She had just learned to speak a little, but her intent and focus was clear to all: “Me first.” It was her mantra from the moment she was able to speak into any and all situations. (Christian upbringing caused a happy ending to this mantra, and the #1 Syndrome evaporated over time, you will be pleased to know.)
For many in society, however, the phenomenon of putting oneself first in line continues to be problematic. It is a bane to societal functioning. Why is this so? Dennis Weaver in his excellent work ‘Ideas Have Consequences’ observes that the sin of egotism always takes the form of withdrawal. What he means is that striving for personal advantage becomes paramount; the individual gets out of step with his or her community, the community where people are related on the plane of spirituality, sentiment, and sympathy.
Such withdrawal, which has been given the euphemism of ‘enlightened selfishness,’ is pulverizing society. It is the simple nature of egotism that the ‘I’ becomes dominant and the entire environment in which the person functions suffers a distortion, a dissonance, a breakdown of harmony. The Greek philosopher Plato saw it as follows, “The excessive love of self is in reality the source to each man of all offenses; for the lover is blinded about the beloved, so that he judges wrongly of the just, the good, and the honorable, and thinks that he ought always prefer his own interest to the truth.” Self-absorption is a process of cutting oneself off from reality and social harmony.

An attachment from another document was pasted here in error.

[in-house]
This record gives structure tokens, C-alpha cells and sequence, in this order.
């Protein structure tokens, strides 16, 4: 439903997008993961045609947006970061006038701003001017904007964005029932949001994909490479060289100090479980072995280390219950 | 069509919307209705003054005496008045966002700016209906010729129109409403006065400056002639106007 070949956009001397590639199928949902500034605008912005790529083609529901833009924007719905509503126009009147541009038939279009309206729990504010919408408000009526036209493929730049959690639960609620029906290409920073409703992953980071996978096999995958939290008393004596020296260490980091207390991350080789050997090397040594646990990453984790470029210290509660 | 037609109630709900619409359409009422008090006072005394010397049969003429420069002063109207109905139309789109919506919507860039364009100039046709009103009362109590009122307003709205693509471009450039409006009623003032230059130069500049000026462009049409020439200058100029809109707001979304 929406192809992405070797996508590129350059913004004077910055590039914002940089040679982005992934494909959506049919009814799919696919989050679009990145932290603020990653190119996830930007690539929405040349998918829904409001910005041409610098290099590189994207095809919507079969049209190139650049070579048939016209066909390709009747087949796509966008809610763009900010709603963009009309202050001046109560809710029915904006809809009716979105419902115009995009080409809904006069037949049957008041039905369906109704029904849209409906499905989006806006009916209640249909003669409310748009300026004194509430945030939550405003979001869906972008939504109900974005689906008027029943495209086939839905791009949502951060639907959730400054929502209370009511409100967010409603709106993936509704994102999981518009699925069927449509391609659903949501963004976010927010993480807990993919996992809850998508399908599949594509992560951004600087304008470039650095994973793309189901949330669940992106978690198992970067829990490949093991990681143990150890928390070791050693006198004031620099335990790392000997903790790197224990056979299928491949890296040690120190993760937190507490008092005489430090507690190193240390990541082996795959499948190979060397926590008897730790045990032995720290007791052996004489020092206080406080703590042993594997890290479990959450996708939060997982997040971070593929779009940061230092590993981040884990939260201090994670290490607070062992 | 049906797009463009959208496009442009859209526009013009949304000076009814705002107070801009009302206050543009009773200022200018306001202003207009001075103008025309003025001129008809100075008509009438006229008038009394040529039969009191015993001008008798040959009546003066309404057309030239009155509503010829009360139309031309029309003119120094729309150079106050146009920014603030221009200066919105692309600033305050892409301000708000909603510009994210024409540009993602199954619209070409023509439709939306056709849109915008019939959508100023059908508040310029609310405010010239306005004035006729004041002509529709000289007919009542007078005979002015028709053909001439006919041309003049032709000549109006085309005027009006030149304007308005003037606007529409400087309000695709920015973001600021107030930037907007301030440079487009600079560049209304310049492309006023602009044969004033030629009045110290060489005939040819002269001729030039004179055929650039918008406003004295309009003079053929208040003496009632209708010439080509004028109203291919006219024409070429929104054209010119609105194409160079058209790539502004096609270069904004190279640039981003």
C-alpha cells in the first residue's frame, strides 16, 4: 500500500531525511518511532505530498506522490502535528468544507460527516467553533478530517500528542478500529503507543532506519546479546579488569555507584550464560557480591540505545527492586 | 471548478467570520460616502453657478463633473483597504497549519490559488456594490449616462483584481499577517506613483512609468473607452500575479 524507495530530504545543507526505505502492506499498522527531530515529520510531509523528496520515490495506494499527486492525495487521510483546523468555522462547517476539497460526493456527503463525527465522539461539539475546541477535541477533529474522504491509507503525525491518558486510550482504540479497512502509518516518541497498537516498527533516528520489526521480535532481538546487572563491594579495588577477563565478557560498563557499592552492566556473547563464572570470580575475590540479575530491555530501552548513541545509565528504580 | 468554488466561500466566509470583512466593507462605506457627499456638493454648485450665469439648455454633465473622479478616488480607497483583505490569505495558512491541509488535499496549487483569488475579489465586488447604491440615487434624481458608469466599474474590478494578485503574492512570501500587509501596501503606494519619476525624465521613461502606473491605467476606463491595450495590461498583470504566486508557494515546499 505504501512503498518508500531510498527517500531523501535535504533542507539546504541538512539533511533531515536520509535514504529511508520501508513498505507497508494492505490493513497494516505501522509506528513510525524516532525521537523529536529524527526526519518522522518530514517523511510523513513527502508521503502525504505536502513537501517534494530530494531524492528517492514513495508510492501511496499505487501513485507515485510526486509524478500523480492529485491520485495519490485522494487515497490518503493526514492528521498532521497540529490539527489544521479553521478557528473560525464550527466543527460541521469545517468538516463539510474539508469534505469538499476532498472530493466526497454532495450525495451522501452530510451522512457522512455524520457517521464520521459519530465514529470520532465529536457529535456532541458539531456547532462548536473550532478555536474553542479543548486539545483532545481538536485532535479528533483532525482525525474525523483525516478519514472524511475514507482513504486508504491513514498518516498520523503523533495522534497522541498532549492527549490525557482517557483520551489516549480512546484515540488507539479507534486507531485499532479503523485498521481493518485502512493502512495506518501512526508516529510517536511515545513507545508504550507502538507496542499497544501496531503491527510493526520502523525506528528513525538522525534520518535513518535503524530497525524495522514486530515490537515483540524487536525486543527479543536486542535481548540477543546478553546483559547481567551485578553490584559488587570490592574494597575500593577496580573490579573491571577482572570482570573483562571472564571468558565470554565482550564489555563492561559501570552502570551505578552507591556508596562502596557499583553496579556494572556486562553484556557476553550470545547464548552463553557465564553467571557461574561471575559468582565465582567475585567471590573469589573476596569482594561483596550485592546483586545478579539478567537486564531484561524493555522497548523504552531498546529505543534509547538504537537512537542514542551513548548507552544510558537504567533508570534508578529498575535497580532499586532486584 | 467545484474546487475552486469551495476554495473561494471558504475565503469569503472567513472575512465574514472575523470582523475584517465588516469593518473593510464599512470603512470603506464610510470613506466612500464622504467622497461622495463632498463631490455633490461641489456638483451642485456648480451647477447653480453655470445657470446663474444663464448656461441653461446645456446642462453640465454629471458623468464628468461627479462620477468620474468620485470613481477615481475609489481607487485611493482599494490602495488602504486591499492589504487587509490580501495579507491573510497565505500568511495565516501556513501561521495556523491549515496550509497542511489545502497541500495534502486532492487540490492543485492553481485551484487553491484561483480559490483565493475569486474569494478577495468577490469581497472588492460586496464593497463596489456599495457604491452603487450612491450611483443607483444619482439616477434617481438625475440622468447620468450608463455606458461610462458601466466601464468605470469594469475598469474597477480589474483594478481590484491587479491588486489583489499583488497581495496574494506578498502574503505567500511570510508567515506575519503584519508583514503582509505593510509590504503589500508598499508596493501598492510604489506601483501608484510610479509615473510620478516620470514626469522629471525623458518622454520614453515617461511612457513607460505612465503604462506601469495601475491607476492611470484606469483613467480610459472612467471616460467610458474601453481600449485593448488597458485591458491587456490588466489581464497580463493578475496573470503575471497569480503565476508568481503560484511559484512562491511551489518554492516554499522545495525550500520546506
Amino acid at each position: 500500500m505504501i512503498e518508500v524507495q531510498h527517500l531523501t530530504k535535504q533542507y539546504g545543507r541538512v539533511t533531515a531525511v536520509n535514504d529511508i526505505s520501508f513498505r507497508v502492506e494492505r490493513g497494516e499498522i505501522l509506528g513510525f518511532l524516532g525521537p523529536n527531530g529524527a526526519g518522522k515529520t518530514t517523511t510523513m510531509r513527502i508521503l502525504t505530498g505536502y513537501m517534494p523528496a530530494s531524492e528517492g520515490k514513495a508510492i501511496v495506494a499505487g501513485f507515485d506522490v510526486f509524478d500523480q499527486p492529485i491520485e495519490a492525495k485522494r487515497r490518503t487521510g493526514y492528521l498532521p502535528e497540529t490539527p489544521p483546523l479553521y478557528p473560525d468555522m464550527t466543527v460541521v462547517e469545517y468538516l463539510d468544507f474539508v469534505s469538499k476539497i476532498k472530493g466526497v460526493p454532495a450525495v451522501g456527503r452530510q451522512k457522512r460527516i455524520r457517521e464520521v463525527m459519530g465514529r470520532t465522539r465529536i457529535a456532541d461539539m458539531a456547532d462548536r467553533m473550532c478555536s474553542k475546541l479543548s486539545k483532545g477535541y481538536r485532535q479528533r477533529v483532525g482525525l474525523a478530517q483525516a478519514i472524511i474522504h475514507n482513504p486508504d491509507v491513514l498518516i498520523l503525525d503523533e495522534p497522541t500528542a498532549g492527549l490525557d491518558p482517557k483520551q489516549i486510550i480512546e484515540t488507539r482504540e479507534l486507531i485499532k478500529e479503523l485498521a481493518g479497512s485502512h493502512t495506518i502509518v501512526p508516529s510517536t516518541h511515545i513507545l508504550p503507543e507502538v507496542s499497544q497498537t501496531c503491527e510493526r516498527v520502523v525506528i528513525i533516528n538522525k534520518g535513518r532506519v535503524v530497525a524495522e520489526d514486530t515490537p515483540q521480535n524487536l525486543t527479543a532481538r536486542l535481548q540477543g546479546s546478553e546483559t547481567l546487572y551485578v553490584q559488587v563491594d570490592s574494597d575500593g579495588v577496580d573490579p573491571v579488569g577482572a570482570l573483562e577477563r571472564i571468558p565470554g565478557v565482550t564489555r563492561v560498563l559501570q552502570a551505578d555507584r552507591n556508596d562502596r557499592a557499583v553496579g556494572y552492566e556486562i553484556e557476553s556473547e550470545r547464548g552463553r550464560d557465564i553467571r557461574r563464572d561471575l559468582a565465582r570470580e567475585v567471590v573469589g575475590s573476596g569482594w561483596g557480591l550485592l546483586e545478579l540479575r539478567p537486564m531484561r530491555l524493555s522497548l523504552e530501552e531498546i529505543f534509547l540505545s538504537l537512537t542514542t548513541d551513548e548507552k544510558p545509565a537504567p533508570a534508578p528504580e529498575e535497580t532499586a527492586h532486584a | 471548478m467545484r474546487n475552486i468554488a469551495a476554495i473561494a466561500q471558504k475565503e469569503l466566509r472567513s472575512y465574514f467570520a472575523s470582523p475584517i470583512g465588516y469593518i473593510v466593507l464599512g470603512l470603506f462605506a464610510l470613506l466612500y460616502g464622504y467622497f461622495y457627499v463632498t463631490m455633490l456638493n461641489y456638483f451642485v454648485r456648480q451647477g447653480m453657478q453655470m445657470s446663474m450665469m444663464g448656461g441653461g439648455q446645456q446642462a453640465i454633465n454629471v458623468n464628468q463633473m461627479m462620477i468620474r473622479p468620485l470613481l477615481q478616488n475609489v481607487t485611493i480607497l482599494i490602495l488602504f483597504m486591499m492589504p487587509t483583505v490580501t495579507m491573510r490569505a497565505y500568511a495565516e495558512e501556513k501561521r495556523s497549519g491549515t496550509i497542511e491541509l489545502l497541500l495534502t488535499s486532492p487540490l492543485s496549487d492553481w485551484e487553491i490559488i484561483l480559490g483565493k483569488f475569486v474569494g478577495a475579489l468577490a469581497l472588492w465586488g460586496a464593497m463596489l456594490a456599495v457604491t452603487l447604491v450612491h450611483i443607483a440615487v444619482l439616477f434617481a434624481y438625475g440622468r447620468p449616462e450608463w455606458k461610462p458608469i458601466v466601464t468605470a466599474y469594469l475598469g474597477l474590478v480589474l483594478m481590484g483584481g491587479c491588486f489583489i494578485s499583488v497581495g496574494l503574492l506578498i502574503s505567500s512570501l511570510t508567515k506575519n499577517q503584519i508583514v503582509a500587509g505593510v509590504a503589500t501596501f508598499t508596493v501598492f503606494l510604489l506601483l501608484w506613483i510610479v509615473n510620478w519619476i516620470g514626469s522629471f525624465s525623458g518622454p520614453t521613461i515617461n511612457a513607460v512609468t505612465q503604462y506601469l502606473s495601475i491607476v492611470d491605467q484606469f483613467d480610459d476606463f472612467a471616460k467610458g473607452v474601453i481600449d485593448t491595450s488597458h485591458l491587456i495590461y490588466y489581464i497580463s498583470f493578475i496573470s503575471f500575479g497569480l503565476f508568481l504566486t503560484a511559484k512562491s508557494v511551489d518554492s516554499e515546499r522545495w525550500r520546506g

Nathaniel Hawthorne, the American novelist (1804-1864), called selfishness ‘the unpardonable sin.’ He has a point. Self-absorption sets the ‘I’ on the throne of supremacy, the throne which rightly is owned by God, and gainsays all that God the Holy Spirit strives to work in the human being as part of a societal body. The English philosopher and statesman Sir Francis Bacon (1561-1626), by contrast, puts forth the idea that ‘knowledge is power,’ implying that knowledge leads to the desirable social status of domination, inflation of self. It is a concept which reduces knowledge to utilitarianism, looking to what extent knowing something is useful. This is instead of having a knowledge of the true and the good, as the Creator-God set it forth in His realm (and which is integral to the character of God Himself), a knowledge which aims at promoting the fruit of the Spirit in all societal contexts.
Work as Worship
Is all the aforesaid relevant? Does owning or not owning the right concept of self and knowledge make any difference to the way a society operates? Absolutely! Just ask any business owner who employs several workers. When utilitarianism becomes enthroned and the worker is taught that work is a mere necessity and not worship, interest in quality will inevitably decline. Pride in workmanship will evaporate, and employment is reduced to doing the job with minimal effort and still getting the paycheck.